A lesbian in 1950s Chile didn’t have much hope of finding love and living a happy ending, but if anyone can do it, Bárbara Román of the telenovela “Perdona Nuestros Pecados” (“Forgive Our Sins”) can. “Perdona Nuestros Pecados” is not for everyone.
Like a true telenovela, there are boatloads of male tears, high aristocracy, blackmail, forbidden love affairs with a priest, and I’m pretty sure during the earthquake scene the cameraman just shook the camera, but for viewers who don’t mind a little melodrama, the show’s bright spot is “Barcedes,” the love story between Bárbara and Mercedes Möller.
Barcedes is at first told through the eyes of Mercedes, a sheltered only daughter who just never seemed to find Mr. Right and now is, in Chilean society, bordering on spinsterhood even though she’s still in her early twenties. Her father’s greatest dream is that his beloved princess marry and have children of her own, but she seems too busy establishing a career as a teacher to settle down. When a new police inspector moves into town, his wife Bárbara becomes a teacher in the same school as Mercedes, and the two work together to help the students put on a play.
While it initially seems that Mercedes will be the wooer of the married Bárbara, in fact it is Bárbara who pursues Mercedes. Plot twist: Bárbara has known since she was a teenager that she is a lesbian, and she’s determined to make a life for herself with the woman she loves.
A Feminist Storyline Runs Through It
The storyline goes from Bárbara and Mercedes’ initial courtship to being in a covert relationship to—completely unexpectedly—Bárbara demanding her freedom from her husband and Mercedes demanding that her father accept her love for Bárbara. In fact, it is these repeated and insistent demands that truly distinguish Barcedes: in addition to a love story, theirs is also a feminist storyline about women trying to carve space for themselves in a male-dominated society.
Even when the men around them exert emotional and sometimes physical dominance, they continue to fight, arguing that their emotions and their needs are equally valid and deserve to be respected. Bárbara, in particular, is a relentless fighter, because while Mercedes struggles to imagine a future in which it’s possible for two women to live together and love freely, Bárbara clings fiercely to the belief that it is not only possible, but through sheer force of will she can make it happen. It’s not by mistake that she constantly repeats to Mercedes: “I’ll take care of you.” Come hell or high water, she’ll do it.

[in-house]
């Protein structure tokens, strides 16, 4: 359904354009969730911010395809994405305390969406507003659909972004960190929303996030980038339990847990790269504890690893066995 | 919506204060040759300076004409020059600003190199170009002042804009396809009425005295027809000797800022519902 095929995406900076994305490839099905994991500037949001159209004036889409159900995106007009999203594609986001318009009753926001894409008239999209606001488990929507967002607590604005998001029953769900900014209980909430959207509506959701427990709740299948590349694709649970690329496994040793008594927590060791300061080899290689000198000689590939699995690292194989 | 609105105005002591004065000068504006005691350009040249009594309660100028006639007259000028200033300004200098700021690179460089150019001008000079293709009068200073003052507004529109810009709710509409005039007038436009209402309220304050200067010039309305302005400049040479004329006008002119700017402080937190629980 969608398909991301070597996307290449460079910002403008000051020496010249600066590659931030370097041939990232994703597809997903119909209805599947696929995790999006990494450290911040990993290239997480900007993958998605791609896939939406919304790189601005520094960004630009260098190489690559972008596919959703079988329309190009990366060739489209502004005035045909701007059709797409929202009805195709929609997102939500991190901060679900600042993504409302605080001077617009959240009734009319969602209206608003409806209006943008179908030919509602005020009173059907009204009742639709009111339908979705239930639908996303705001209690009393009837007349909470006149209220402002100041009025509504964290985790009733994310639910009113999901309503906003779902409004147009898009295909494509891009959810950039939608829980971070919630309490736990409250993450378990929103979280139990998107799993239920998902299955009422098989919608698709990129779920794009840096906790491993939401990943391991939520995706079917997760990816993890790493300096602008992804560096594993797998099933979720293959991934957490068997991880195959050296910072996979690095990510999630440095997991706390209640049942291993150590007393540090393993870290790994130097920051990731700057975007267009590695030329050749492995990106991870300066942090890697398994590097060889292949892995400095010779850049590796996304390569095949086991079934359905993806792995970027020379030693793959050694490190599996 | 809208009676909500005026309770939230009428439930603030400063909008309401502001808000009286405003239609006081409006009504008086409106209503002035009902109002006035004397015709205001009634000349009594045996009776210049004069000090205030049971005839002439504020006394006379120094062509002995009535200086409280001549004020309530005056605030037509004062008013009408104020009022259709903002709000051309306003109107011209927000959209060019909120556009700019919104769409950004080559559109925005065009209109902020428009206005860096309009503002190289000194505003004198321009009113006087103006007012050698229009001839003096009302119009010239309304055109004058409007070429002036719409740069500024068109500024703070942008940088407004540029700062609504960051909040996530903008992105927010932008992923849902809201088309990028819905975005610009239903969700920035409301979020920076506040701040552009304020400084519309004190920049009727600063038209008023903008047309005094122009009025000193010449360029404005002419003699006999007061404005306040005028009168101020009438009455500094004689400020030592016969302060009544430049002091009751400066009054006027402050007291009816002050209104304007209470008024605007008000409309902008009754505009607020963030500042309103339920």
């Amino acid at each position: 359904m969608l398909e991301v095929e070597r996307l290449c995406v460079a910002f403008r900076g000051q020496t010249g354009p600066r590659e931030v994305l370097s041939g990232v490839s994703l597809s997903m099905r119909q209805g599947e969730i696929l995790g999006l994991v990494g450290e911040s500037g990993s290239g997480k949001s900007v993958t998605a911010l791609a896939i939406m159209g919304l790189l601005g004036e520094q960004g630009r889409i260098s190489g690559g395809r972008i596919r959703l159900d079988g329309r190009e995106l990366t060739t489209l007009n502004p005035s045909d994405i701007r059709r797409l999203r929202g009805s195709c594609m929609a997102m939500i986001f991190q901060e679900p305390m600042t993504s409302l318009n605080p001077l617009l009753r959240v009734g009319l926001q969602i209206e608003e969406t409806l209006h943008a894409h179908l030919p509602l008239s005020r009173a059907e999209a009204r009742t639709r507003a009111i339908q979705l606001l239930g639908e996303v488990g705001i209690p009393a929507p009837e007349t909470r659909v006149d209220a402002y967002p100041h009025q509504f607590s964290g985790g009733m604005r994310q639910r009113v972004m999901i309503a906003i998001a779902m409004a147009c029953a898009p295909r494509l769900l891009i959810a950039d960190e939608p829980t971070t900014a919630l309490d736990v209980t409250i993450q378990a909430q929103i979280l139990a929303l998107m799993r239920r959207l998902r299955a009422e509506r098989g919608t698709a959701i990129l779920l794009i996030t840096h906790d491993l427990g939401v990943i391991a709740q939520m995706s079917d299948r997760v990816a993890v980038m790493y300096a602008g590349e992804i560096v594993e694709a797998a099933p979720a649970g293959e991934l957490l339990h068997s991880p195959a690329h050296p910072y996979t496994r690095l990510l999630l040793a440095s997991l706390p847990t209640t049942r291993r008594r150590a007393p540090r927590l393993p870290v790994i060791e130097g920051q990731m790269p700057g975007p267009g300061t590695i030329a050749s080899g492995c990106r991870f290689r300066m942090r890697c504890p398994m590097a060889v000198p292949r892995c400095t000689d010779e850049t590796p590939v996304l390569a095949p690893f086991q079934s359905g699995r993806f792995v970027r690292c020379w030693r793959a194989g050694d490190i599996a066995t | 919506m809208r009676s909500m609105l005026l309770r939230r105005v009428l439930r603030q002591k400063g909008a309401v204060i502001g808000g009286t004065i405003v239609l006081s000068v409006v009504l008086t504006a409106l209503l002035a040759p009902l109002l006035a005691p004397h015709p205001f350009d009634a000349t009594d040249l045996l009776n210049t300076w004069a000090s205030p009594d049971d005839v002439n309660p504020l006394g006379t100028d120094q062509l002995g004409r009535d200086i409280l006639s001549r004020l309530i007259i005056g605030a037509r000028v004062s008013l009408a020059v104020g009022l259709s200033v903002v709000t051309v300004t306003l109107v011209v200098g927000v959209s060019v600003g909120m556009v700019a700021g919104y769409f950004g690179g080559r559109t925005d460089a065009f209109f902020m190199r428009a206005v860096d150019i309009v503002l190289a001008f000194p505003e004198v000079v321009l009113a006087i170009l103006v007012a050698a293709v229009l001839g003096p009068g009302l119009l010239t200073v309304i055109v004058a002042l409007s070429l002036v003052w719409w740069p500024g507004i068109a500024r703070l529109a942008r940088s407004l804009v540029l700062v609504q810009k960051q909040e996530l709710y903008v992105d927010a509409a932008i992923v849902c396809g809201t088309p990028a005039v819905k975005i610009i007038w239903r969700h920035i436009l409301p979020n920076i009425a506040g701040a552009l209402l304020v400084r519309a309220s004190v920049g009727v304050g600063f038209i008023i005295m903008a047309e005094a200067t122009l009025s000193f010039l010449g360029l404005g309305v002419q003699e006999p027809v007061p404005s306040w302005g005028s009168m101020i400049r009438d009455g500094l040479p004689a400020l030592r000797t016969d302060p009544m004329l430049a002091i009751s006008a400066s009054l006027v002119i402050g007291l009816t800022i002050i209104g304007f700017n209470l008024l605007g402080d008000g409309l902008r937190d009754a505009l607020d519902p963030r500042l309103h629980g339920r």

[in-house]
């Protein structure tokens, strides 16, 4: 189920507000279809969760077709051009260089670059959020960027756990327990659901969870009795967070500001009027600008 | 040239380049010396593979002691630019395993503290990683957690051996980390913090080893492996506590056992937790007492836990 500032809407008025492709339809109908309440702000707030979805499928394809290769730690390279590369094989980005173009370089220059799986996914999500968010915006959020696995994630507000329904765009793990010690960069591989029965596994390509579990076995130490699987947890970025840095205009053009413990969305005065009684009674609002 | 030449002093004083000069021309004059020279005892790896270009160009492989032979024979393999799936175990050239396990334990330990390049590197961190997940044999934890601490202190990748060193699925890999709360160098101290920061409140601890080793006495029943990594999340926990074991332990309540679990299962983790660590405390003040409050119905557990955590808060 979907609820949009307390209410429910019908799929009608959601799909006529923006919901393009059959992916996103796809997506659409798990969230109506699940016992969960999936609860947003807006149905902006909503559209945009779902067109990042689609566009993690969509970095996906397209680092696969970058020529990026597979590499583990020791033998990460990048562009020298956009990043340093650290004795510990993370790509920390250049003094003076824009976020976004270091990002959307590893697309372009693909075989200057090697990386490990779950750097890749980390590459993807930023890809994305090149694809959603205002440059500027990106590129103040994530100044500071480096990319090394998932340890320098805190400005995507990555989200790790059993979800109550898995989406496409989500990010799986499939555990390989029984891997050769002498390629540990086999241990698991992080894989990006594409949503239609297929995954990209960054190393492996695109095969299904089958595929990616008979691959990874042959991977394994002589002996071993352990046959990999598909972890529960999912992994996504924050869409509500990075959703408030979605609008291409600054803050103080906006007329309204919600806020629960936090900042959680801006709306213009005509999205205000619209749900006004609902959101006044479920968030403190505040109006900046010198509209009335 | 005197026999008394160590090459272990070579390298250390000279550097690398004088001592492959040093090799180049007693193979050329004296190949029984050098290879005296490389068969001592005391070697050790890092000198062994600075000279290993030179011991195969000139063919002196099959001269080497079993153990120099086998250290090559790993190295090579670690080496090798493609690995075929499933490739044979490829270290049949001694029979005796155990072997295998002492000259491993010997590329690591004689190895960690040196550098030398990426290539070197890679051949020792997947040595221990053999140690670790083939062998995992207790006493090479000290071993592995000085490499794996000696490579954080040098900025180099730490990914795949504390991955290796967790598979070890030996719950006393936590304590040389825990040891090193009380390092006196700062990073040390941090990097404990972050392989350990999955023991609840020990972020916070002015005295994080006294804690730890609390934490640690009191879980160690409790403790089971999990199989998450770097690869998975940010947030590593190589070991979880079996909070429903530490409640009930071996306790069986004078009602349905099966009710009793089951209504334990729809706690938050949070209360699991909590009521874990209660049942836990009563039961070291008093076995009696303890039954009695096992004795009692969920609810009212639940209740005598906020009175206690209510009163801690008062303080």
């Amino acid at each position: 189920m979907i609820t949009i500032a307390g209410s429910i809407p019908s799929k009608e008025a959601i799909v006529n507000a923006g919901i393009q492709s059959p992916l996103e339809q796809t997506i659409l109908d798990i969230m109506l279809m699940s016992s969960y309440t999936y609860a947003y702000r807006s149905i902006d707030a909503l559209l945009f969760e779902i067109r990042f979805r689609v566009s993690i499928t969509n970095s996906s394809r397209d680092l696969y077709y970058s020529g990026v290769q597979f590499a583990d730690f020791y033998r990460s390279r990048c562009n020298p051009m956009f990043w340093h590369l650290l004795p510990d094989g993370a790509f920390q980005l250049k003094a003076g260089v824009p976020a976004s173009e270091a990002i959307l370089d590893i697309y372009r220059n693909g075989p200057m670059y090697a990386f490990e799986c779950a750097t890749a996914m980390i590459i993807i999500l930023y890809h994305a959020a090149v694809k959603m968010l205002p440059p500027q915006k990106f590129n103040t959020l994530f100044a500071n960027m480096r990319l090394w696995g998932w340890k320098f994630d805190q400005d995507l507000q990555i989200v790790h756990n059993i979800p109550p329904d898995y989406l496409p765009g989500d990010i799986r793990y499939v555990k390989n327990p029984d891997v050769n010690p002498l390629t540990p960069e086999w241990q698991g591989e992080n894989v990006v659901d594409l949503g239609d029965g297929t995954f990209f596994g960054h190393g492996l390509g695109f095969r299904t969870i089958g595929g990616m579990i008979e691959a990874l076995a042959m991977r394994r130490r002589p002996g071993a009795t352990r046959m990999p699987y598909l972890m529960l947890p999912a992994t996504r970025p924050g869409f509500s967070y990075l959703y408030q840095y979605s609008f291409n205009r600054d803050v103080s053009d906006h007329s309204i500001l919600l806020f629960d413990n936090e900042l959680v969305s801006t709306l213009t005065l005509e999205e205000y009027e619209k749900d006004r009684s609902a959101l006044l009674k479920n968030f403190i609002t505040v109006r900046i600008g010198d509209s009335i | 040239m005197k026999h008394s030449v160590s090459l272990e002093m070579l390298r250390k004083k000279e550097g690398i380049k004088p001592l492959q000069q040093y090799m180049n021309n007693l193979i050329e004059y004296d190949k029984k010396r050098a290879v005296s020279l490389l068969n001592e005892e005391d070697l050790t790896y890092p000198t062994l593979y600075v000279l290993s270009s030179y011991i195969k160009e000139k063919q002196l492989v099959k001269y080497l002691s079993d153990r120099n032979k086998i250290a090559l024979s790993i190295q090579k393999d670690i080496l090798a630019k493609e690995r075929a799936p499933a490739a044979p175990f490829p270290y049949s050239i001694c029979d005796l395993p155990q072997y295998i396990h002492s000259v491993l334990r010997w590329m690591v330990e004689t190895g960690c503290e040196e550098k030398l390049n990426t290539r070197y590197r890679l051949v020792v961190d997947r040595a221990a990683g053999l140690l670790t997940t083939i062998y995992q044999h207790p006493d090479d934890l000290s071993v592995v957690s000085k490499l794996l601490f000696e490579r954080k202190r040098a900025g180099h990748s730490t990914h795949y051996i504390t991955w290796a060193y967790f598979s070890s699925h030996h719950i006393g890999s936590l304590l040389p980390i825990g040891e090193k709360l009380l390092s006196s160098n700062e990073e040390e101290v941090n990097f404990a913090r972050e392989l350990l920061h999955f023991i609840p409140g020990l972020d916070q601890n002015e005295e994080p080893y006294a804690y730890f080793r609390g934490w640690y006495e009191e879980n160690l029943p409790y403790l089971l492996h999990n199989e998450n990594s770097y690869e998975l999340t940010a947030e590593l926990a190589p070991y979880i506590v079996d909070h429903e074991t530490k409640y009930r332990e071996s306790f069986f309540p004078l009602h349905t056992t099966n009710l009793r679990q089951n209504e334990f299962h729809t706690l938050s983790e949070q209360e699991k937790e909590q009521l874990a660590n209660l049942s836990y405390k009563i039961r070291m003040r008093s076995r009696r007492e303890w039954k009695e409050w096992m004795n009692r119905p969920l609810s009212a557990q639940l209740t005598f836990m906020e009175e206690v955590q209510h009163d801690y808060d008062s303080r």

A Rare Lesbian Love Story
That both Bárbara and Mercedes are identifiable as lesbians is actually rather rare for a telenovela/soap opera. It is more common to see a love story in which one of the pairing struggles to reconcile her attraction to another woman with her prior identity as a heterosexual (like “Clarina” or “Marbecca,” to name a few) because that is an easy source of conflict for the plotline (man vs. self). In this case, by making both characters lesbian, it brings the focus of the conflict to their environment (man vs. society and man vs. man): they aren’t the problem, it’s the men around them who are.
After their attempt to run away together is thwarted, Bárbara’s husband tries to lock her away in their house, while Mercedes’ father sends her to conversion therapy. Many, many dramatic tears are shed, but you know who’s not giving up? Bárbara.
Barcedes is not the first lesbian couple on a Chilean telenovela (that honor goes to Carla and Daniela on “No Abras la Puerta” (“Don’t Open the Door”) in 2014), but it’s certainly the most accessible to international viewers, with English subtitled clips easily available (props to the army of fans working hard to provide those translations). Nor does “Perdona Nuestros Pecados” shy away from showing kissing and love scenes between Bárbara and Mercedes.
There’s a pool scene in particular that will have viewers rewinding for another look. Interestingly, although Chile has a reputation for being culturally conservative, Barcedes is a more physical couple than almost every other Latin American lesbian telenovela couple.
An Enthusiastic Fan Base and Stars who Love Their Fans
Barcedes has an enthusiastic fan base, and a lot of credit is due to Soledad Cruz (Mercedes) and María José Bello (Bárbara), who have championed the pairing and embraced their fans, giving Barcedes that extra boost that comes from actresses proactively engaging with their fandoms.
In fact, Cruz and Bello did a lot of things right. In preparation for their storyline, they met lesbian couples, read books, and watched movies, a welcome touch that is sometimes overlooked by actresses. They have also been each other’s greatest cheerleaders, and their friendship for each other shines through on screen in the form of comfortable intimacy between their characters.
Overall, Barcedes has good chemistry, and the couple remains consistent with its Big Spoon (Bárbara)/Little Spoon (Mercedes) dynamic. Bárbara and Mercedes are believable as two women in love in a difficult situation.
The Art of the Telenovela
Telenovelas are an acquired taste for those who didn’t grow up with them. As a result, some viewers won’t enjoy Barcedes (certainly not anyone who finds soap operas annoyingly overdramatic. I’m really not kidding about how much Bárbara’s husband cries, and those are real tears). However, for viewers who like the romantic ideal of someone never giving up until you can be together, of someone who looks at you like you’re the only person in the world, Barcedes is a true love story.
“Perdona Nuestros Pecados” ends later this month, and I’m optimistic that this will be yet another happy ending from a Latin American telenovela. Barcedes, don’t let me down!